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Teacher pay changes that riled educators and unions bite the dust

Union-affiliated teachers attended a rally for Superintendent Glenda Ritz last year. Teachers unions led the charge against Senate Bill 10.
Union-affiliated teachers attended a rally for Superintendent Glenda Ritz last year. Teachers unions led the charge against Senate Bill 10.
Scott Elliott

Teachers, led by the state’s largest unions representing them, had warned Republican leaders they were angry about a bill some felt could undermine the teacher pay system, and today lawmakers backed off that plan at the last minute.

The bill, Senate Bill 10, would have granted superintendents the power to choose where teachers could be placed on pay scales without consulting teachers unions. The goal was to give them the chance to offer more money to attract teachers in high demand, such as those that teach high level science and math, foreign language or other hard-to-fill jobs.

But unions raised alarms, saying the bill gave superintendents too much power, blocked those decisions from public view and risked a chaotic upending of the pay scale.

Tension built when a milder version of the plan died in the Senate last week. That made Senate Bill 10 the last chance to keep the proposal alive, and it was the last bill on the Indiana General Assembly’s agenda to consider before tonight’s deadline for bills to pass.

But it was never called.

Instead, the bill’s House sponsor, Rep. Tony Cook, R-Cicero, called for the legislature to adjourn rather than take up Senate Bill 10. His wish was granted, and the Indiana House closed up shop without ever considering the bill.

House Speaker Brian Bosma, R-Indianapolis, said legislative leaders from both the House and Senate made the decision that the bill was “done for now.”

“Honestly there was so much misinformation out there on it, we just determined in our discussions on it this morning … that it wasn’t worth the effort to put folks through it,” Bosma said. “The governor had expressed reservations about it as well, so we didn’t have assurance that he would sign the bill.”

Teresa Meredith, president of the Indiana State Teachers Association, said her members are happy about the unexpected result after a weeks-long battle to stop the bill. Teachers unions flooded social media with criticism of Senate Bill 10 and it’s House version, House Bill 1004. Many also contacted their legislators directly to advocate that they vote “no.”

“My gut was telling me to be really cautious,” she said.

Senate Bill 10 wasn’t even expected to get a hearing until late last week. When Senate Republican leaders killed House Bill 1004, supporters of the idea of flexibility for superintendents in hiring flocked behind the Senate’s version. Senate President David Long, R-Fort Wayne, said the House bill was stopped because Republican leaders felt they had not convinced teachers of their argument that it would help, not hurt, teacher pay.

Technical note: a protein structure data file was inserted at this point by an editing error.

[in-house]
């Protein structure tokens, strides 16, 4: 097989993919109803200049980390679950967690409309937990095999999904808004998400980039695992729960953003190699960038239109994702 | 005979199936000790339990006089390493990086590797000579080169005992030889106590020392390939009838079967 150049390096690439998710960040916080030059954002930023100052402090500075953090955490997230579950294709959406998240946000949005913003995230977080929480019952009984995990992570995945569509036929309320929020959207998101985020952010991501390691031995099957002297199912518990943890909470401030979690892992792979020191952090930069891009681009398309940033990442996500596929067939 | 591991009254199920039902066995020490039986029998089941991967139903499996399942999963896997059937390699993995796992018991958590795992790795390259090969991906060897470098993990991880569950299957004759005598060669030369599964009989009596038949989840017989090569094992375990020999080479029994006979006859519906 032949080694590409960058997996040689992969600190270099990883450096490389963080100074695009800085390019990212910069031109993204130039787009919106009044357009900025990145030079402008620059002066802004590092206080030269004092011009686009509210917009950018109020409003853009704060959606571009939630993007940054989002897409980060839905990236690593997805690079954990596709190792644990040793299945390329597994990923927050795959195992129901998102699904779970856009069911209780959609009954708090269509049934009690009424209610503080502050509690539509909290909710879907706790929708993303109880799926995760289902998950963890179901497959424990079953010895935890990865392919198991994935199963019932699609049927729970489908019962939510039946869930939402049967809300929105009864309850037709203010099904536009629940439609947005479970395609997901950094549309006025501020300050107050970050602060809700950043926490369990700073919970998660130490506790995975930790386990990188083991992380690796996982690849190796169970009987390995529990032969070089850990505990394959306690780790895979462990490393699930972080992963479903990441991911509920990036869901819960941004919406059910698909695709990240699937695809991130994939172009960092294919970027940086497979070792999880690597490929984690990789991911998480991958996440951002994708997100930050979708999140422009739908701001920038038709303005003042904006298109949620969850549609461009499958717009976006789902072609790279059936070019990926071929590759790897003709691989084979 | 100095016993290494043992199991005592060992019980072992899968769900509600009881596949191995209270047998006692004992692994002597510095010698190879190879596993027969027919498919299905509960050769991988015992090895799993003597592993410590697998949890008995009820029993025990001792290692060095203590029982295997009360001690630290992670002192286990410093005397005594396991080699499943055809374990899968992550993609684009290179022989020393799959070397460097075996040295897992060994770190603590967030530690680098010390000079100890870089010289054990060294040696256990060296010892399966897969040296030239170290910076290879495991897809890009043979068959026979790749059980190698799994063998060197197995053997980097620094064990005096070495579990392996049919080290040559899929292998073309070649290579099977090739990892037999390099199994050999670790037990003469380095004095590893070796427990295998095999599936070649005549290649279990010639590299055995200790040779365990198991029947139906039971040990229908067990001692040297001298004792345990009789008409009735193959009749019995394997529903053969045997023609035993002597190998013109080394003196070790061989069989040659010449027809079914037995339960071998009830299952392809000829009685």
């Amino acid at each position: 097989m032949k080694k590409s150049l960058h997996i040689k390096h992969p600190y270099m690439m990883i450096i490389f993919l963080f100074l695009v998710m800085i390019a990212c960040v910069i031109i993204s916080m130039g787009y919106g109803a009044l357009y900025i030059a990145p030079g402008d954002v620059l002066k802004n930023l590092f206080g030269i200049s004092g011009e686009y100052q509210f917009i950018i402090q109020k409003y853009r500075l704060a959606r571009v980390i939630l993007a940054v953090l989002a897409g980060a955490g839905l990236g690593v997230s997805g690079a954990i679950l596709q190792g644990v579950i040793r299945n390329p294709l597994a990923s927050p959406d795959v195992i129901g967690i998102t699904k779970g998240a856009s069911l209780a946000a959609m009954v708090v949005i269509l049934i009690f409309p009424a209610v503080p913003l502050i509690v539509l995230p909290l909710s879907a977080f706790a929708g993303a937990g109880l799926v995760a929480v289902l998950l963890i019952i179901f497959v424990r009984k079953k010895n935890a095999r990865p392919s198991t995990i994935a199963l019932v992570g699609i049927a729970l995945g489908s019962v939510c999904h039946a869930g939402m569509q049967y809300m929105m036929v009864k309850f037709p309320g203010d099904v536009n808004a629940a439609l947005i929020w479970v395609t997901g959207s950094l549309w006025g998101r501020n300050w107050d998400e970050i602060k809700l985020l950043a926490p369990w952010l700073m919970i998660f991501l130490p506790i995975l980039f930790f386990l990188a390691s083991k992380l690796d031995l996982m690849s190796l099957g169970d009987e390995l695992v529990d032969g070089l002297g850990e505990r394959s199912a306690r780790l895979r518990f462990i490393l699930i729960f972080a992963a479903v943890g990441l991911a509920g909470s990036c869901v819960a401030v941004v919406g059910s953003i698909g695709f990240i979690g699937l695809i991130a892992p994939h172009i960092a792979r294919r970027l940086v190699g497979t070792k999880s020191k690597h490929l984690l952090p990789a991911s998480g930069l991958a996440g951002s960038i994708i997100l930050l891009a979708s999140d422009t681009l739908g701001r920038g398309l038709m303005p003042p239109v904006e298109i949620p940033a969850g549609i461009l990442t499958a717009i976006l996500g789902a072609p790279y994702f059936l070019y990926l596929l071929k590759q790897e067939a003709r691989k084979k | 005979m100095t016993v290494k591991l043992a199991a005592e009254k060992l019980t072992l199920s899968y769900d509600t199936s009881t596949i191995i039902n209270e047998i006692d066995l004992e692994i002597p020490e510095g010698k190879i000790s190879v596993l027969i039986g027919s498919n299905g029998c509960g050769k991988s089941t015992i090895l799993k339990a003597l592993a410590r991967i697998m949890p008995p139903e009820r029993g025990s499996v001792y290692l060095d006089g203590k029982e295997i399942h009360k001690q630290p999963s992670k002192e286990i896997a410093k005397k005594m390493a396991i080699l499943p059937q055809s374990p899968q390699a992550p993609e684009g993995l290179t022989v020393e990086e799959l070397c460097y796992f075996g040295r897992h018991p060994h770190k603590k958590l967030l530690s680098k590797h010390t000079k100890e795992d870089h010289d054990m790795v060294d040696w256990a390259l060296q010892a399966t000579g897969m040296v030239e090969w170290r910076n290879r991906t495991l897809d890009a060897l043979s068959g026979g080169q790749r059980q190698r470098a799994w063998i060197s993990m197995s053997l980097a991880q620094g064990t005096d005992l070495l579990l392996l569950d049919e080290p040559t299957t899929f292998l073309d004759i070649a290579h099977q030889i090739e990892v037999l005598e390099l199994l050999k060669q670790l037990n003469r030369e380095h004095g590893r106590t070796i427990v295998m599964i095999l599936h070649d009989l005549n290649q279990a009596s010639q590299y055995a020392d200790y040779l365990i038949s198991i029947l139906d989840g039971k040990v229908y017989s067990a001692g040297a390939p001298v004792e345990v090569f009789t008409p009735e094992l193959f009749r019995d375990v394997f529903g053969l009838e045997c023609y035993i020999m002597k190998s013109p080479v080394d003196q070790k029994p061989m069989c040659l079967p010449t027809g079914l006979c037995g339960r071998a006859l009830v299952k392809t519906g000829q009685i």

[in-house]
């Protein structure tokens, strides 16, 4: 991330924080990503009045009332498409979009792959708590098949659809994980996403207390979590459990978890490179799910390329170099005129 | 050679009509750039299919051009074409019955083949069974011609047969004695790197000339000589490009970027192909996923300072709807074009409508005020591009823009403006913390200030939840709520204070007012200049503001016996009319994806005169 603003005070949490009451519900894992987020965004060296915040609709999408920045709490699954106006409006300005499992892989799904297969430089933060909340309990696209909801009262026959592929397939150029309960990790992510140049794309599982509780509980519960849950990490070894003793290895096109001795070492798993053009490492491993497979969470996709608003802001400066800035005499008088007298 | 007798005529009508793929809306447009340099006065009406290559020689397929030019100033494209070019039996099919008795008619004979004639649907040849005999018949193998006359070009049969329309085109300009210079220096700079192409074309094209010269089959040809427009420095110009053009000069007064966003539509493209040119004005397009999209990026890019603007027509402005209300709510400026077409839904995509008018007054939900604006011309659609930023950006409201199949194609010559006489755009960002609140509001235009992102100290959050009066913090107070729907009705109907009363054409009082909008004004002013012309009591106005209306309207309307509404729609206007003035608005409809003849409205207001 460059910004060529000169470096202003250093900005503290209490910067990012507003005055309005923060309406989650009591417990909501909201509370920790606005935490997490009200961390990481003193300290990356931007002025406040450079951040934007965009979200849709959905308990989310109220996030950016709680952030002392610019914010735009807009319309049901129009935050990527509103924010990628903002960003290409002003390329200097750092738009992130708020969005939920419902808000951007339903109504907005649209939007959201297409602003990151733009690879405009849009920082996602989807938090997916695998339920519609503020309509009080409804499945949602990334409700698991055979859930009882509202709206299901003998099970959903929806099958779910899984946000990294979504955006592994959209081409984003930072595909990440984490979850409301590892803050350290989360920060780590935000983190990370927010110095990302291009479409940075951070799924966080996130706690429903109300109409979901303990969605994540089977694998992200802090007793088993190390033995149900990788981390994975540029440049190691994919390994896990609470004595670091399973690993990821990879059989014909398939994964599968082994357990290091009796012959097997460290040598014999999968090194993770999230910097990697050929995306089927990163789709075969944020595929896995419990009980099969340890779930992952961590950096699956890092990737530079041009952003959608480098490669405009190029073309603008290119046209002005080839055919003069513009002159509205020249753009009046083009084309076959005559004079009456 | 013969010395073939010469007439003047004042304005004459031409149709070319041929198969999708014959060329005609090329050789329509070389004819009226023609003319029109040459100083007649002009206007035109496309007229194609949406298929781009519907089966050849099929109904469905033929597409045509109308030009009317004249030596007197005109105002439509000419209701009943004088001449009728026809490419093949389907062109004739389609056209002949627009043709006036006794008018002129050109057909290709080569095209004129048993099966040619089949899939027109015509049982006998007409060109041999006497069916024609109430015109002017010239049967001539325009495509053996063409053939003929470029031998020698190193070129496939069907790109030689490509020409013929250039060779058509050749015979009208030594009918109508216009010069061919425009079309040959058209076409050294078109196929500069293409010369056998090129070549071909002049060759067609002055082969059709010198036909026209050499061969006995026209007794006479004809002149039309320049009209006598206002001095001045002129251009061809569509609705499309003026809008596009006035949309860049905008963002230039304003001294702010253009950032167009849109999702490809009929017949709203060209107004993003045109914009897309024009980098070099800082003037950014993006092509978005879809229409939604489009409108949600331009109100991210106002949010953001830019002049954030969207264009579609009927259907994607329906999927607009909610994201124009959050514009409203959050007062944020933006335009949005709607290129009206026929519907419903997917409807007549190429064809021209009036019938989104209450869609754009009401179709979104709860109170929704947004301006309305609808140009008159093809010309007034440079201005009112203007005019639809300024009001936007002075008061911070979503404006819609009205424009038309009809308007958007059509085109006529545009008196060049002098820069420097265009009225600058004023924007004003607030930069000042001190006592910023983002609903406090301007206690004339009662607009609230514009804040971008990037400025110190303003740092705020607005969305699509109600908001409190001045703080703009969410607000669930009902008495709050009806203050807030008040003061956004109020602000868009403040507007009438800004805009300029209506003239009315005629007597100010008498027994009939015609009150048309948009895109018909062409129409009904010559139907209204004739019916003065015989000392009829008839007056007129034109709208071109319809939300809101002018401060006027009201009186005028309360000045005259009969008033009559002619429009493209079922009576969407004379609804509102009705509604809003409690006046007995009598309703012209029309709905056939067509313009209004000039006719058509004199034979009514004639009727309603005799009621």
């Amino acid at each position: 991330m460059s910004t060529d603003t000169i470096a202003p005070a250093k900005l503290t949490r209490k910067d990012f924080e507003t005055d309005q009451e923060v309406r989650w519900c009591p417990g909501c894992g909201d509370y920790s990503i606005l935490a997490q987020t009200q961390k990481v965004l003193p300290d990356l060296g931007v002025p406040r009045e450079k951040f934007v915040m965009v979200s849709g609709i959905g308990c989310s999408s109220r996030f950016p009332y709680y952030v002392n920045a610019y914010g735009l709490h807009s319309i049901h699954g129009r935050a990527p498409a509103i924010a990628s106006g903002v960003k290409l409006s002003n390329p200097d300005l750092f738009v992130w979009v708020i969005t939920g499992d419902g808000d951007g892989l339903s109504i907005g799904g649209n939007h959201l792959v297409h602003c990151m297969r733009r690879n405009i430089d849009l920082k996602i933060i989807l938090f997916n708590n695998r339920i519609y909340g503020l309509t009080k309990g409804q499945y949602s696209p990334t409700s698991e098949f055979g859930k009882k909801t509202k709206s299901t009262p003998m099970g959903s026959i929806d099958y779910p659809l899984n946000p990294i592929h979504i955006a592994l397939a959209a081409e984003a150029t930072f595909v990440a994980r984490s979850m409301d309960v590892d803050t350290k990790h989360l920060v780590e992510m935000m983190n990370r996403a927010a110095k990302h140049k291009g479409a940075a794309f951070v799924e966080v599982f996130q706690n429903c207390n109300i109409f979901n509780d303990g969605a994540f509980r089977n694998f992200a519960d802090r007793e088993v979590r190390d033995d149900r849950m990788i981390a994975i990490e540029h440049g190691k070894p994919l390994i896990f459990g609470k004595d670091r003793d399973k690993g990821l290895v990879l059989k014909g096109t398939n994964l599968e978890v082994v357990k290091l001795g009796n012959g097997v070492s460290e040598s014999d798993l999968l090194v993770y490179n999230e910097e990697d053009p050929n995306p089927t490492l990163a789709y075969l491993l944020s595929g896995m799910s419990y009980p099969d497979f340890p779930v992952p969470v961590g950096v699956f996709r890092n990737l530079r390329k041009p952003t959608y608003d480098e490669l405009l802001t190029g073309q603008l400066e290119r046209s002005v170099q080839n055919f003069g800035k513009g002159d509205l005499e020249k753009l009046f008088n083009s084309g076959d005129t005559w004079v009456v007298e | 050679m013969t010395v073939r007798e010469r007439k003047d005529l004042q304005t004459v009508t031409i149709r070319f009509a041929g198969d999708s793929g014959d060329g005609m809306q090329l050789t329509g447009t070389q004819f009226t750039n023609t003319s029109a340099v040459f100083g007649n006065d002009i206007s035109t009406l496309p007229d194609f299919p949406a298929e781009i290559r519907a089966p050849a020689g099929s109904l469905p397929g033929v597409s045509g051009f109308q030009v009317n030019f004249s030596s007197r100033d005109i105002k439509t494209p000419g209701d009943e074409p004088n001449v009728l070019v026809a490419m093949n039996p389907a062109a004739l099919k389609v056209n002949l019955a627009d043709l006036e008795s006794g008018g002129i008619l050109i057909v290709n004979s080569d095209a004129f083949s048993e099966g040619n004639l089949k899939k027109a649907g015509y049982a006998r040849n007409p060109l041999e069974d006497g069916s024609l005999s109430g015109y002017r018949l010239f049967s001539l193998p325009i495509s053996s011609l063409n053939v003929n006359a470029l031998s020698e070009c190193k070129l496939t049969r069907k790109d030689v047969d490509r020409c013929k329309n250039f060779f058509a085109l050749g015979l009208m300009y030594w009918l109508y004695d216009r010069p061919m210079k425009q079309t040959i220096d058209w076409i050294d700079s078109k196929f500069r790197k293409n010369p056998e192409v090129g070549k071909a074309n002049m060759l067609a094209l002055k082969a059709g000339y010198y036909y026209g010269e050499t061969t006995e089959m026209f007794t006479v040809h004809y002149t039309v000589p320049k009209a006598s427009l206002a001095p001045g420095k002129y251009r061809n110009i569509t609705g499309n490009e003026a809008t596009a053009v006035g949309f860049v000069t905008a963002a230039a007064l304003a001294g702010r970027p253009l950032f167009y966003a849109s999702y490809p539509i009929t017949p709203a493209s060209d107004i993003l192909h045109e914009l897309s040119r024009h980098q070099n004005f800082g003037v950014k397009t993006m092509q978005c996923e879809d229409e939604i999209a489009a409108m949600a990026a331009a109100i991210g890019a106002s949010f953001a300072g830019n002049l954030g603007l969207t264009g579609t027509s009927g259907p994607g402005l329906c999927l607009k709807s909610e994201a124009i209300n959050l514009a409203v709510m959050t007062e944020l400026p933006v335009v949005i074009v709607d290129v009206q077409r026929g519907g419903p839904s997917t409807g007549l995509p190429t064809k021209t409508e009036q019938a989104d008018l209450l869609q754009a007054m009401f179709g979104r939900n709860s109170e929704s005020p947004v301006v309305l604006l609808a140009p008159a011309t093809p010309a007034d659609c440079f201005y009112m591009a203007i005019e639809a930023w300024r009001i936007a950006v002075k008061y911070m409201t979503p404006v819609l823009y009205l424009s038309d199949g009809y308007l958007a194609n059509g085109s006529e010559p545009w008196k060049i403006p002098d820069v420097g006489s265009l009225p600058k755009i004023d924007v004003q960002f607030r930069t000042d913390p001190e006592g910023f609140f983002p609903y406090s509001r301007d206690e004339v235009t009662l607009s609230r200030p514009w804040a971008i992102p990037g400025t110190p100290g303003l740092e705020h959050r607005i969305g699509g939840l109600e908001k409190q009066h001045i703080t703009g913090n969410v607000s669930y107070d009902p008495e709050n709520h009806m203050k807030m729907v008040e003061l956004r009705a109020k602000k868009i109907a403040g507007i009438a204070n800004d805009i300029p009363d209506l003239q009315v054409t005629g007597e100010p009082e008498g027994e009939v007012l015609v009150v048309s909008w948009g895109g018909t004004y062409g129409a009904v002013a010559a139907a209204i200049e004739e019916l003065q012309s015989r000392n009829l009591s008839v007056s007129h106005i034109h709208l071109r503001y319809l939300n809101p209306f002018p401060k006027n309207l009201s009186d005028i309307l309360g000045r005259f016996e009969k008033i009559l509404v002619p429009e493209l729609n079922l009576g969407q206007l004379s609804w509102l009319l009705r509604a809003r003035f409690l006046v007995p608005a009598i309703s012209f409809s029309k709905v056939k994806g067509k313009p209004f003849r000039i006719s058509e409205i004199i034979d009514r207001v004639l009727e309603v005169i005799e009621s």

But the House’s education committee chairman, Rep. Bob Behning R-Indianapolis, tried to keep the idea going. His committee passed Senate Bill 10, which drew even louder objections from unions because it gave even wider latitude to superintendents than the House bill had. If the Senate bill had passed the House, it would have gone to Pence to be signed into law. By not voting on the bill today, the House killed the bill’s chances of becoming law.

Cook said he’s still interested in perhaps revisiting the bill’s ideas next year. As a former superintendent, he said the power to recruit teachers through extra pay would make a big difference for districts that are working to fill high-demand jobs, especially rural districts. But at this time, the bill just didn’t have enough support, he said.

“I still think it has very positive concepts,” Cook said. “If I were in the superintendency still… I think there were some tools it would’ve provided in their tool box that would’ve allowed them to put the best and brightest in their classrooms.”

Meredith said more time to talk through the proposal with lawmakers to better understand all its provisions was a good idea. But she worried that creating an avenue for private discussions about pay, or ones outside of collective bargaining, could set the profession back.

“We just really look forward to trying to find a way to talk about this issue,” she said, “with the House and Senate, both Republicans and Democrats, and trying to help bring the educator’s voice into the discussion.”

Some teachers expressed relief on Twitter that the bill didn’t move forward.

Christianne Beebe, a teacher at Eagle Elementary in Brownsburg, tweeted that she’s tired of the politics around education policy. She’s “thrilled it’s dead, but (it) would have happened weeks ago if they really respected teachers.”

Randy Studt, a teacher at West Lafayette High School tweeted that he was “elated,” but he still called on voters to replace lawmakers who supported the bill. Andrew Cowells, a social studies teacher at Concord Junior High School, said on Twitter that the opposition to the bill isn’t limited to one kind of teacher. As a Republican and president of his local teachers union, he tweeted that he wants to elect candidates in both parties that support educators.

“I feel grateful and relieved,” Cowells tweeted.

Ultimately, Meredith said derailing the bill felt like a significant victory after several years of Republican bills the union opposed passing anyway.

“(Union members) feel like they’ve made a difference, that somebody is finally listening to their message and their ideas,” Meredith said. “I think they’re hopeful, a little bit, that maybe legislators will take them a little more seriously and consider their opinions.”

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